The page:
Former prisoners of war (POWs) have shown extraordinary bravery and selflessness for the sake of their nation. The VA provides exceptional benefits and assistance to these outstanding soldiers to honor their bravery and tenacity.
This article will discuss former POWs' eligibility for VA benefits and how they might improve their life.
What is a Former Prisoner of War (POW)?
A former prisoner of war, or POW, is a former armed forces member held hostage by an enemy force. This does not apply to those who have been captive for too long. The VA recognizes everyone who was a prisoner of war, regardless of how long they spent in captivity.
Presumed Conditions Covered
The VA recognizes the psychological and physiological effects of captivity during combat. They do this by providing several forms of benefits to former prisoners of war, depending on how long they were held:
- Former POWs Held Captive for Any Length of Time:
A military member may qualify for benefits even if they were only kept prisoner for a short time if they meet the presumed conditions. Among them are the following:
- Psychiatric disorders like post-traumatic stress disorder (PTSD)
- Anxiety and depressive disorders
- Cognitive impairments
- Chronic pain syndromes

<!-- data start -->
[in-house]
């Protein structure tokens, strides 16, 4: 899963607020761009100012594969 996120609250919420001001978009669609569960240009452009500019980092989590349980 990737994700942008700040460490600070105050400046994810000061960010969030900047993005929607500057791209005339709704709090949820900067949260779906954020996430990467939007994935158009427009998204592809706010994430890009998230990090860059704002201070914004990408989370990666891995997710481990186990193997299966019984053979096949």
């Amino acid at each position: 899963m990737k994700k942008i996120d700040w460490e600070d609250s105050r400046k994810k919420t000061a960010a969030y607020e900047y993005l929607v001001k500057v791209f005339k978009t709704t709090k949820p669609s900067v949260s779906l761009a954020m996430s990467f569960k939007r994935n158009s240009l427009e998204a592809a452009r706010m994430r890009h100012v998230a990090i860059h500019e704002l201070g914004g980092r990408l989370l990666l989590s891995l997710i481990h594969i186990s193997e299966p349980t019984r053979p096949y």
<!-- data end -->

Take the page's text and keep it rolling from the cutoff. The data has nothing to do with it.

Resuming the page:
- Frostbite and frostbite-related tissue damage
- Osteoarthritis due to injury
- Stroke and stroke-related problems (including memory loss, loss of speech, or weakness in an extremity)
- Hypertensive vascular disease, hypertensive heart disease, and hypertension-related problems
- Neuropsychiatric condition
- Dysthymic disorder
- Former POWs Held Captive for 30 Days or More:
Additional benefits from the VA are available to anyone who was kept hostage for 30 days or longer. Former prisoners of war who were held for extended periods may be eligible for compensation in addition to the circumstances listed above, including:
- Loss of hearing or vision
- Tropical diseases
- Osteoporosis (with certain limitations)
- Peripheral neuropathy, except where directly related to an illness caused by an infection
- Peptic ulcer disease
- Irritable bowel syndrome
- Cirrhosis of the liver
- Nutritional deficiency, including avitaminosis, beriberi (including beriberi heart disease), malnutrition (including optic atrophy connected to malnutrition), and pellagra
VA Benefits for Former Prisoners of War (POWs)
Veterans in captivity are eligible for various VA benefits to help them recover from the trauma they experienced. Among these benefits are:
- Disability Compensation: POWs who suffer from service-related injuries are eligible for disability compensation. The severity of impairment is a key factor in determining the amount of compensation.
- Healthcare: Veterans Affairs provides full medical coverage, including access to specialist treatments for assumed ailments, to those who qualify as former prisoners of war.
- Mental Health Services: The VA provides mental health treatments, counseling, and therapy for POWs experiencing mental health difficulties, including PTSD.
- Pension Benefits: Former POWs who do not qualify for disability compensation may be eligible for a VA pension unrelated to military service.
- Educational Benefits: Veterans Affairs may provide financial aid for the higher education of a former prisoner of war's spouse and any dependent children.